Lent is traditionally a season of giving something up, from Ash Wednesday until Easter morning. But why?
Let me suggest two reasons why you may want to give something up for the next several weeks (if you have not already done so).
1: Giving something up for Lent is an opportunity for us to identify with Jesus and to take to heart what He did for us. He gave up His home in heaven to live with us on earth. He gave up His life to die for us. He gave up His pristine union with God to bear our sins, leaving Him crying from the cross, “My God, My God, why have You forsaken Me?” By giving up chocolate or desserts or video games or television or the casino, we have the chance to take to heart what Christ sacrificed for us. Every time we feel the pull for whatever we gave up, we can remember how much more Christ gave up for us, and we can thank Him for that.
2: Giving something up for Lent is an opportunity for us to create a bit of “emptiness” in ourselves. When we deprive ourselves of something we normally have and which we want, we create a bit of “emptiness” in ourselves. Where there is emptiness, there is opportunity for God to fill that empty place. The inverse of this is that when there is no emptiness in us, there is no tendency for us to give God room to fill any part of us.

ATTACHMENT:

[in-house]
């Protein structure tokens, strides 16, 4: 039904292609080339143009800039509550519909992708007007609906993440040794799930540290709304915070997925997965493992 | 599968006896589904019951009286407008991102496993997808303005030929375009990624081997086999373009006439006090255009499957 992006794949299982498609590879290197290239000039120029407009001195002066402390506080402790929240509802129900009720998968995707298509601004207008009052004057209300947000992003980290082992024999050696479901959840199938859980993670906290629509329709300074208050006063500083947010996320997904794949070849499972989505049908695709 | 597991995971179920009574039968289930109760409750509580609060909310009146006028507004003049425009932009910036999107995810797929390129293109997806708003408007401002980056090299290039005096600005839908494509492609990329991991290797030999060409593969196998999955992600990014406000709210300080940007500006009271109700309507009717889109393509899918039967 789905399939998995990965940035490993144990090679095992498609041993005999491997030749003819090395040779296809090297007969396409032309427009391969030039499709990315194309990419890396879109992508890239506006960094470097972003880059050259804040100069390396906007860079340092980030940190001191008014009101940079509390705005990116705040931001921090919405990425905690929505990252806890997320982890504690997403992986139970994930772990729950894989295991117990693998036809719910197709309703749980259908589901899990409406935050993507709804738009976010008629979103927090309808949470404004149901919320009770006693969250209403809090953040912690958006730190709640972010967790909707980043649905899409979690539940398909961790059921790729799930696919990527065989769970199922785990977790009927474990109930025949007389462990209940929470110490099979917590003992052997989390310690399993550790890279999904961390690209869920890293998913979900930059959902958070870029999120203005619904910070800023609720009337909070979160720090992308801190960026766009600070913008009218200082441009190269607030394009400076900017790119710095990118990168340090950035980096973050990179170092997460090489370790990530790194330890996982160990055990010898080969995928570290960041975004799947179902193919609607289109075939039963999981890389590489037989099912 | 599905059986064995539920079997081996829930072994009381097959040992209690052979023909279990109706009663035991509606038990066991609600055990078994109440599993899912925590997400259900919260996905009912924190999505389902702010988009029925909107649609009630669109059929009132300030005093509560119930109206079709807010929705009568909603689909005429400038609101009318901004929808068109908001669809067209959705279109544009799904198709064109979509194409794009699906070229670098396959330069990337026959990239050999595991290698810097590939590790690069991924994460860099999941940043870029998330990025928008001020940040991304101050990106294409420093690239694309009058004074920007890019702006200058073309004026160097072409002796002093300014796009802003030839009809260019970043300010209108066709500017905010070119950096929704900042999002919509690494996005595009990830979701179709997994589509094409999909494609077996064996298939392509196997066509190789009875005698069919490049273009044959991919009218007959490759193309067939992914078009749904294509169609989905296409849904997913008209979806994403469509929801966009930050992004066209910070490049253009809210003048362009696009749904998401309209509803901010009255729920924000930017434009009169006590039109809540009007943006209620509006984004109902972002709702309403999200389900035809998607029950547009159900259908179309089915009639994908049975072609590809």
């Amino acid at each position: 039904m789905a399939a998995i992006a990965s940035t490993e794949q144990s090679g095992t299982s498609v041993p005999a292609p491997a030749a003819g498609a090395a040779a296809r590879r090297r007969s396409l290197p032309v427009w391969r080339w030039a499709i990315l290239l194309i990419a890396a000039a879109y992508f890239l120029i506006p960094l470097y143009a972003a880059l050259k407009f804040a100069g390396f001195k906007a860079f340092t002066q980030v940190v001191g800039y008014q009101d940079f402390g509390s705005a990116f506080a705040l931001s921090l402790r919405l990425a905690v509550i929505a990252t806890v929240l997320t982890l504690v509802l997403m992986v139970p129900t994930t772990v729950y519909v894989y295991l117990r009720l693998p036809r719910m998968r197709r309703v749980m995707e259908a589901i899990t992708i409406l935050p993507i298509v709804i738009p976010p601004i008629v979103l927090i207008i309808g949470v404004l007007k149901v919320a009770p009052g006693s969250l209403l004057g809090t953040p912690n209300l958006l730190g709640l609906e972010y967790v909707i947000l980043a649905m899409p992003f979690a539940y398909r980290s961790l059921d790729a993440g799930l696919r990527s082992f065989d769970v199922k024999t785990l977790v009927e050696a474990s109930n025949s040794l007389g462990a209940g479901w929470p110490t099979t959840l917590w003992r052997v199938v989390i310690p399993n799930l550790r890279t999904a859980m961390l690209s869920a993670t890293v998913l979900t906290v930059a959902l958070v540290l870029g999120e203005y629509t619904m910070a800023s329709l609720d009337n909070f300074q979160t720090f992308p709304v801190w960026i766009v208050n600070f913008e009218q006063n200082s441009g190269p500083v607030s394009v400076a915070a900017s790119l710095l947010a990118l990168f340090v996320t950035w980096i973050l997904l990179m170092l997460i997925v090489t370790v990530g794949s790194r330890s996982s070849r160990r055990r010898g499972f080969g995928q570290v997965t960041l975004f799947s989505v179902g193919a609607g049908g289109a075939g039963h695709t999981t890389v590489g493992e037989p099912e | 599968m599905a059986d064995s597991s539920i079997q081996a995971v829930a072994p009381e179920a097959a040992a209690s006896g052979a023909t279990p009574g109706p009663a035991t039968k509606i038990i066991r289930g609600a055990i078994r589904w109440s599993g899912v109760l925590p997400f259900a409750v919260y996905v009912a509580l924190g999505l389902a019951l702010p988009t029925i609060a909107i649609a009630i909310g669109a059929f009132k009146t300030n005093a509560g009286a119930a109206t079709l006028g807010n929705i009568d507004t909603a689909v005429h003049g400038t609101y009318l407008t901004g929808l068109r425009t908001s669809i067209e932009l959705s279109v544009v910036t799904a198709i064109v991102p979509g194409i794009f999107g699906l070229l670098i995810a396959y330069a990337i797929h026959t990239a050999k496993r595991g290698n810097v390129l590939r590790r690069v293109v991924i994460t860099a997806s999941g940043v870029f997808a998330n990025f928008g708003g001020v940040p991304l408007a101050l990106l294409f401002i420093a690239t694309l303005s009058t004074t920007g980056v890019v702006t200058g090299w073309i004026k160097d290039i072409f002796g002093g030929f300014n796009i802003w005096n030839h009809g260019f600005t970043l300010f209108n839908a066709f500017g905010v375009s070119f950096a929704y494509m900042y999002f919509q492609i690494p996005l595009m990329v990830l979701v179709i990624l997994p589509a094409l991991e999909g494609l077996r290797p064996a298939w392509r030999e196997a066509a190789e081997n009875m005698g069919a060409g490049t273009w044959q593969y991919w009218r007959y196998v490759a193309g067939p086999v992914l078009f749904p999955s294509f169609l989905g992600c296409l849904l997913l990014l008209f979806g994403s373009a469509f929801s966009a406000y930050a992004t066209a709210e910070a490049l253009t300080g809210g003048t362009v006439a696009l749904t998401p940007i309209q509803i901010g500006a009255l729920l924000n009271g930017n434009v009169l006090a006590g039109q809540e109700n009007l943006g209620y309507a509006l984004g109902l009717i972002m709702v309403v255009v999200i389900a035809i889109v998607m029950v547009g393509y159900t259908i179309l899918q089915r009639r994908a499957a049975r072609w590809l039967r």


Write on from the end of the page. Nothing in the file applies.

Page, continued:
Jesus begins the Beatitudes by stressing, “Blessed are the poor in spirit, for theirs is the kingdom of God.” It is our “poverty” or our “emptiness” that gives us opportunity to receive the kingdom of God, for it is our poverty or emptiness that leaves us open to be filled by God!
In his book, The PAPA Prayer, Larry Crabb points out, “I do not believe that we hear Papa’s voice [God’s intimate voice to us] until we discover an empty, desolate void within us that is teeming with passionate desires for fullness. Until we cut through all the legitimate happiness and pleasure in our lives, until we look beneath every sorrow and heartache that comes from living in this world, and until we enter the deepest space in our hearts that is painfully, horribly empty, we will not discover the beautiful sound of our Father’s voice. At least not as clearly as we want to.”
Giving up something for Lent gives us the opportunity to “discover an empty, desolate void” in our souls by setting aside for a while at least one of the things that covers up that “empty, desolate void” in us. Giving up something for Lent gives us an opportunity to “discover the beautiful sound of our Father’s voice.”
If you haven’t done so yet, I encourage you to give up something for the remaining weeks of Lent…and see what might happen in your soul.